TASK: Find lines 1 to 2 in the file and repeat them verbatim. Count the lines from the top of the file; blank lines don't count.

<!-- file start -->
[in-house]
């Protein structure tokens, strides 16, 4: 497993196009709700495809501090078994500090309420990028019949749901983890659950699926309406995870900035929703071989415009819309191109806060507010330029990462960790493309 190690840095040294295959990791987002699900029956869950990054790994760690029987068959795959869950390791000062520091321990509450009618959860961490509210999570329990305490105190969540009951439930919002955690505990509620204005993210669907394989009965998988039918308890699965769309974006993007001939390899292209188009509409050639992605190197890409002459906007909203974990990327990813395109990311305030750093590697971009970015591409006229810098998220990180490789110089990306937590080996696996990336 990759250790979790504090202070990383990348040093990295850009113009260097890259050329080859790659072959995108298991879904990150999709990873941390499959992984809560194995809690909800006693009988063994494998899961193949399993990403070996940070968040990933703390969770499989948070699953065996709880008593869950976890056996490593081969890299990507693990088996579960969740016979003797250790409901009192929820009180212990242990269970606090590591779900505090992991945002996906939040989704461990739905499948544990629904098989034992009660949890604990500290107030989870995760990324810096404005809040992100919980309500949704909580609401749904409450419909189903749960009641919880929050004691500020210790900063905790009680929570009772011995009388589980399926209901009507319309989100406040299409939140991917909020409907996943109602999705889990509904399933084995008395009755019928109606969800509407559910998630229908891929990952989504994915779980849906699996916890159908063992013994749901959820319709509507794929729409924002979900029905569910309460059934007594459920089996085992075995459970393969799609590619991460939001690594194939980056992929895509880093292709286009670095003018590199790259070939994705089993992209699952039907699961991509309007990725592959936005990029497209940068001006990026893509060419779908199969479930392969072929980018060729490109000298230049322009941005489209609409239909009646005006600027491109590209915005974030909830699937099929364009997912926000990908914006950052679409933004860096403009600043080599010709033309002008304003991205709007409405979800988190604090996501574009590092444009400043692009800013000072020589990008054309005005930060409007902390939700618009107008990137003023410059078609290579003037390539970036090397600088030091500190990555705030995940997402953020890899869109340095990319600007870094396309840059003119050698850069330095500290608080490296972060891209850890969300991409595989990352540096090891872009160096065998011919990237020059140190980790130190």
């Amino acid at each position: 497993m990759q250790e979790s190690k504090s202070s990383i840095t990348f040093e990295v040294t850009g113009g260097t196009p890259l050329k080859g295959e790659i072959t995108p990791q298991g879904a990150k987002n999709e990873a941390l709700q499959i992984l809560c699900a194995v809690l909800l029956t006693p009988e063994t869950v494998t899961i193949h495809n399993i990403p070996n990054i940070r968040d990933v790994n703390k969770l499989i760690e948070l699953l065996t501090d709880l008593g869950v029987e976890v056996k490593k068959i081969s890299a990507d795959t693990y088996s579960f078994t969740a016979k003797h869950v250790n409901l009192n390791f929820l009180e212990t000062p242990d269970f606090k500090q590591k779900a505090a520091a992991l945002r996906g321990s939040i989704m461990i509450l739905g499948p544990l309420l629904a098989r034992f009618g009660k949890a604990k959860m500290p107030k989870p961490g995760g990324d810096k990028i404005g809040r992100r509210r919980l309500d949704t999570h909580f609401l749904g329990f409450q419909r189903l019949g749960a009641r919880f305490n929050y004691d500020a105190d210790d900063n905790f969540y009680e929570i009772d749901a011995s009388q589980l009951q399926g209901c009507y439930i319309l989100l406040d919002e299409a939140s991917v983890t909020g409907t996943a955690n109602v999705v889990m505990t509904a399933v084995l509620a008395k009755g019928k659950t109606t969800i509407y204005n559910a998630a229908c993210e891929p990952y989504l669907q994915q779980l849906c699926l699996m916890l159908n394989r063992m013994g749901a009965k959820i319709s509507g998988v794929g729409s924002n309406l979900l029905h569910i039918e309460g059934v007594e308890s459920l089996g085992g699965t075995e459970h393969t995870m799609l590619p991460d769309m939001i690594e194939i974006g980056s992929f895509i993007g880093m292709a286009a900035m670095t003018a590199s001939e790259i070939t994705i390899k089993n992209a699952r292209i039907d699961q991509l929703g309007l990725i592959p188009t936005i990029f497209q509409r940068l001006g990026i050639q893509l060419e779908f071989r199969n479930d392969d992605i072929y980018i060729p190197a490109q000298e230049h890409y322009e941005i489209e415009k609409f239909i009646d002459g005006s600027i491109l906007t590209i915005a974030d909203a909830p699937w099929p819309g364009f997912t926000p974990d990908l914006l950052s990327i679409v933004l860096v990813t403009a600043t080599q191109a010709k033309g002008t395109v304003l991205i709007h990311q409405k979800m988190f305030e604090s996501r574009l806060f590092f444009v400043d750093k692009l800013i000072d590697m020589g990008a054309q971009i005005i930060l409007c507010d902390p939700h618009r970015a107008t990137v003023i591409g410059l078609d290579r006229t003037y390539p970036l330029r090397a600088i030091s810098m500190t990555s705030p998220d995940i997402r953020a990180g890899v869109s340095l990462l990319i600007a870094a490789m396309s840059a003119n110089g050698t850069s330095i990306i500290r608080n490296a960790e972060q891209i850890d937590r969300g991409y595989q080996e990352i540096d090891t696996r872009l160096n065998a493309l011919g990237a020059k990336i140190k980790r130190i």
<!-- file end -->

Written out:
[in-house]
């Protein structure tokens, strides 16, 4: 497993196009709700495809501090078994500090309420990028019949749901983890659950699926309406995870900035929703071989415009819309191109806060507010330029990462960790493309 190690840095040294295959990791987002699900029956869950990054790994760690029987068959795959869950390791000062520091321990509450009618959860961490509210999570329990305490105190969540009951439930919002955690505990509620204005993210669907394989009965998988039918308890699965769309974006993007001939390899292209188009509409050639992605190197890409002459906007909203974990990327990813395109990311305030750093590697971009970015591409006229810098998220990180490789110089990306937590080996696996990336 990759250790979790504090202070990383990348040093990295850009113009260097890259050329080859790659072959995108298991879904990150999709990873941390499959992984809560194995809690909800006693009988063994494998899961193949399993990403070996940070968040990933703390969770499989948070699953065996709880008593869950976890056996490593081969890299990507693990088996579960969740016979003797250790409901009192929820009180212990242990269970606090590591779900505090992991945002996906939040989704461990739905499948544990629904098989034992009660949890604990500290107030989870995760990324810096404005809040992100919980309500949704909580609401749904409450419909189903749960009641919880929050004691500020210790900063905790009680929570009772011995009388589980399926209901009507319309989100406040299409939140991917909020409907996943109602999705889990509904399933084995008395009755019928109606969800509407559910998630229908891929990952989504994915779980849906699996916890159908063992013994749901959820319709509507794929729409924002979900029905569910309460059934007594459920089996085992075995459970393969799609590619991460939001690594194939980056992929895509880093292709286009670095003018590199790259070939994705089993992209699952039907699961991509309007990725592959936005990029497209940068001006990026893509060419779908199969479930392969072929980018060729490109000298230049322009941005489209609409239909009646005006600027491109590209915005974030909830699937099929364009997912926000990908914006950052679409933004860096403009600043080599010709033309002008304003991205709007409405979800988190604090996501574009590092444009400043692009800013000072020589990008054309005005930060409007902390939700618009107008990137003023410059078609290579003037390539970036090397600088030091500190990555705030995940997402953020890899869109340095990319600007870094396309840059003119050698850069330095500290608080490296972060891209850890969300991409595989990352540096090891872009160096065998011919990237020059140190980790130190």